Seeking God in a Harried Life

Divinity student finds spiritual calm in Shaker beliefs

By

GOD AMONG THE SHAKERS: A SEARCH FOR STILLNESS AND FAITH AT SABBATHDAY LAKE

By Suzanne Skees

Hyperion

Recommended: Could you pass a US citizenship test?

270 pp., $22.95

Along with a growing number of Americans, Harvard Divinity School graduate Suzanne Skees is on a spiritual quest.

"I was living the American dream. Striving to build a career, family, and home. Along the way, however, hope had been lost to frenzy, and my spirit had dried up like mist burned off a lake by harsh ... sun. I longed to reach out to something beyond my arbitrary world, yet I no longer knew if I believed," she writes in "God Among the Shakers: A Search for Stillness and Faith at Sabbathday Lake."

In this book we accompany Skees on a visit to a modern Shaker community. Although there were once thousands of Shakers in America, now there are only eight at Sabbathday Lake in Maine.

Skees says she "went to the Shakers to look for God, who lately had been absent from my harried ... days" but also with fear of losing "my soul to the eccentric group of believers who awaited me there." Once at Sabbathday Lake, however, she "found people who struggle daily to cultivate the best in themselves, to love one another, and to honor their God."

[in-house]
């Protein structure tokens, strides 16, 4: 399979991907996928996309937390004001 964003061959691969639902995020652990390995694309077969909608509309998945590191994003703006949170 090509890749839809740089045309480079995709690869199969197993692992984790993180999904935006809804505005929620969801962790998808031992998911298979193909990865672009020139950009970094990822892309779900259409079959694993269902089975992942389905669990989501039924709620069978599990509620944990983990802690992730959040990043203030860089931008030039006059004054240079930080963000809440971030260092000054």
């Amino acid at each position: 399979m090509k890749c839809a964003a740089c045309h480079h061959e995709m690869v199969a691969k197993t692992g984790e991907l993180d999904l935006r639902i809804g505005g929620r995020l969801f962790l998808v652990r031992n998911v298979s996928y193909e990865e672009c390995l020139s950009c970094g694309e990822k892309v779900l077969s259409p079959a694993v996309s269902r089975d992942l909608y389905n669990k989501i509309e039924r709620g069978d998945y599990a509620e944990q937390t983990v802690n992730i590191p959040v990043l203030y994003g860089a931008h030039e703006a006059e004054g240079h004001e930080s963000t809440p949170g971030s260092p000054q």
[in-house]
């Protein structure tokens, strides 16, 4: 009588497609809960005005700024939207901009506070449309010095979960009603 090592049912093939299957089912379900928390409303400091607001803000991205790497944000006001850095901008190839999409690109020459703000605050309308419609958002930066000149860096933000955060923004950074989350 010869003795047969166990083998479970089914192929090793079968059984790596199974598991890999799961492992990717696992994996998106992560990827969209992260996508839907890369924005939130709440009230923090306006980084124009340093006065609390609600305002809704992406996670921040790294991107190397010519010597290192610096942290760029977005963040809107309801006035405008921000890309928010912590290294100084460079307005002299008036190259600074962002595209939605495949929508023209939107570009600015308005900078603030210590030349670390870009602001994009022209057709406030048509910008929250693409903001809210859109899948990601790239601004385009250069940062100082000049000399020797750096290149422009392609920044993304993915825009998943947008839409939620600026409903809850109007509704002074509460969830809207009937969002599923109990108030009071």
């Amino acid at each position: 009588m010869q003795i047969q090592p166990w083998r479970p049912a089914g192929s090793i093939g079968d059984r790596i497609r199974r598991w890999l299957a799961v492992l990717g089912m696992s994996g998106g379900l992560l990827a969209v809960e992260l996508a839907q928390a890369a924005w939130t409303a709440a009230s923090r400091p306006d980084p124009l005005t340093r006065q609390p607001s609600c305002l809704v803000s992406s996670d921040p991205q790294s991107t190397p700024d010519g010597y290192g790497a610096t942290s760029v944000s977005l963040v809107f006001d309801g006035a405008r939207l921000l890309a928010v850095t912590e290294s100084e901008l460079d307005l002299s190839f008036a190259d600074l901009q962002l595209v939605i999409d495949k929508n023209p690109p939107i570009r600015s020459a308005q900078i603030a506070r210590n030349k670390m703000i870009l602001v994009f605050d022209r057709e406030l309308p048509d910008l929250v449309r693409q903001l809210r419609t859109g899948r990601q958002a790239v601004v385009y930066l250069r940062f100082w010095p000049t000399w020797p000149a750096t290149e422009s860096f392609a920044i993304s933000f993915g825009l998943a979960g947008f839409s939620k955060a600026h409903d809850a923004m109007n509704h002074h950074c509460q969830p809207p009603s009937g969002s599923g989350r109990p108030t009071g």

Among the Shakers, Skees discovers the idea of a Mother-Father God that came to America with them, 250 years ago. This concept makes God more accessible to her. Skees also finds in Maine the continuing story of Ann Lee, the founder of the Shakers who believed herself to be the second coming of Christ.

Perhaps this visit to the Shakers, with their celibacy, Friday night television, scheduled prayer, and occasional trips to the local pizza parlor, counts for a lot in our harried, modern life. But at least a few readers may miss the more sustained engagement with existential issues. Another, more famous individual who withdrew from the world for awhile was Henry David Thoreau who wrote: "I went to the woods because I wished to live deliberately, to front only the essential facts of life."

Either way, the quest for renewal is evident in these pages.

* David K. Nartonis does historical research for the Christian Science Church in Boston. Bryan Thompson is a freelance screenwriter in Los Angeles.

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